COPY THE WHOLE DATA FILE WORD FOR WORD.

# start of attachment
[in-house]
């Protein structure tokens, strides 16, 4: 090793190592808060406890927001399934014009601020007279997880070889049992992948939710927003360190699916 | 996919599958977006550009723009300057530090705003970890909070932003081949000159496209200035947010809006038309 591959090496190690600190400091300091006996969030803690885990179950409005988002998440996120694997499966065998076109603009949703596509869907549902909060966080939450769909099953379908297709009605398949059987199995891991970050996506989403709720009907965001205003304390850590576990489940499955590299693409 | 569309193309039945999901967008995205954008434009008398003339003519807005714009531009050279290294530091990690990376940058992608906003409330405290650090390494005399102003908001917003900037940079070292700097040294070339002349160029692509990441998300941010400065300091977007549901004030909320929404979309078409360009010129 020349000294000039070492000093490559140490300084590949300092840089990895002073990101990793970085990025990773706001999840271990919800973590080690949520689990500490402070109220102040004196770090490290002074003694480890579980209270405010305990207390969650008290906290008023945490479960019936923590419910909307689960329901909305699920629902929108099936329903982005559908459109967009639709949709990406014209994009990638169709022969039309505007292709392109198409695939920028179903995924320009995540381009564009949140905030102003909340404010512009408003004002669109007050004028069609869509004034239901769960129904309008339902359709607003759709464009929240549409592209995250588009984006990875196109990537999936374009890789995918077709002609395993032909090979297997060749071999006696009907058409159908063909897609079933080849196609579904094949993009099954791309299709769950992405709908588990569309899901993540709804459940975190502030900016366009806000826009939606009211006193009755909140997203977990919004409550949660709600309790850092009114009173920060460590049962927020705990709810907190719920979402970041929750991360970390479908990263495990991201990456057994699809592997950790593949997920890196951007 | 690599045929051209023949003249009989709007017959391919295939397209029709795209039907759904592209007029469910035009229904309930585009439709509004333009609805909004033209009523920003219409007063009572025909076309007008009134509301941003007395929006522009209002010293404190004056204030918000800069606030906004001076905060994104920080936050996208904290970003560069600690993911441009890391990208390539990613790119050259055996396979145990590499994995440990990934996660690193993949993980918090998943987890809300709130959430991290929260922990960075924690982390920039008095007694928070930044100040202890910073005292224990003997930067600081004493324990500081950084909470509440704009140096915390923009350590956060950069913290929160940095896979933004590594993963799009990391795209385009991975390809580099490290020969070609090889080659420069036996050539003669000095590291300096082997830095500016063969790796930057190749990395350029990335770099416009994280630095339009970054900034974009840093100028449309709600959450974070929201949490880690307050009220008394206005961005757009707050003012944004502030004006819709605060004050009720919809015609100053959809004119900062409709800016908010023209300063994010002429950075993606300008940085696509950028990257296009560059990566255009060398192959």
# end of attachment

[in-house]
């Protein structure tokens, strides 16, 4: 090793190592808060406890927001399934014009601020007279997880070889049992992948939710927003360190699916 | 996919599958977006550009723009300057530090705003970890909070932003081949000159496209200035947010809006038309 591959090496190690600190400091300091006996969030803690885990179950409005988002998440996120694997499966065998076109603009949703596509869907549902909060966080939450769909099953379908297709009605398949059987199995891991970050996506989403709720009907965001205003304390850590576990489940499955590299693409 | 569309193309039945999901967008995205954008434009008398003339003519807005714009531009050279290294530091990690990376940058992608906003409330405290650090390494005399102003908001917003900037940079070292700097040294070339002349160029692509990441998300941010400065300091977007549901004030909320929404979309078409360009010129 020349000294000039070492000093490559140490300084590949300092840089990895002073990101990793970085990025990773706001999840271990919800973590080690949520689990500490402070109220102040004196770090490290002074003694480890579980209270405010305990207390969650008290906290008023945490479960019936923590419910909307689960329901909305699920629902929108099936329903982005559908459109967009639709949709990406014209994009990638169709022969039309505007292709392109198409695939920028179903995924320009995540381009564009949140905030102003909340404010512009408003004002669109007050004028069609869509004034239901769960129904309008339902359709607003759709464009929240549409592209995250588009984006990875196109990537999936374009890789995918077709002609395993032909090979297997060749071999006696009907058409159908063909897609079933080849196609579904094949993009099954791309299709769950992405709908588990569309899901993540709804459940975190502030900016366009806000826009939606009211006193009755909140997203977990919004409550949660709600309790850092009114009173920060460590049962927020705990709810907190719920979402970041929750991360970390479908990263495990991201990456057994699809592997950790593949997920890196951007 | 690599045929051209023949003249009989709007017959391919295939397209029709795209039907759904592209007029469910035009229904309930585009439709509004333009609805909004033209009523920003219409007063009572025909076309007008009134509301941003007395929006522009209002010293404190004056204030918000800069606030906004001076905060994104920080936050996208904290970003560069600690993911441009890391990208390539990613790119050259055996396979145990590499994995440990990934996660690193993949993980918090998943987890809300709130959430991290929260922990960075924690982390920039008095007694928070930044100040202890910073005292224990003997930067600081004493324990500081950084909470509440704009140096915390923009350590956060950069913290929160940095896979933004590594993963799009990391795209385009991975390809580099490290020969070609090889080659420069036996050539003669000095590291300096082997830095500016063969790796930057190749990395350029990335770099416009994280630095339009970054900034974009840093100028449309709600959450974070929201949490880690307050009220008394206005961005757009707050003012944004502030004006819709605060004050009720919809015609100053959809004119900062409709800016908010023209300063994010002429950075993606300008940085696509950028990257296009560059990566255009060398192959």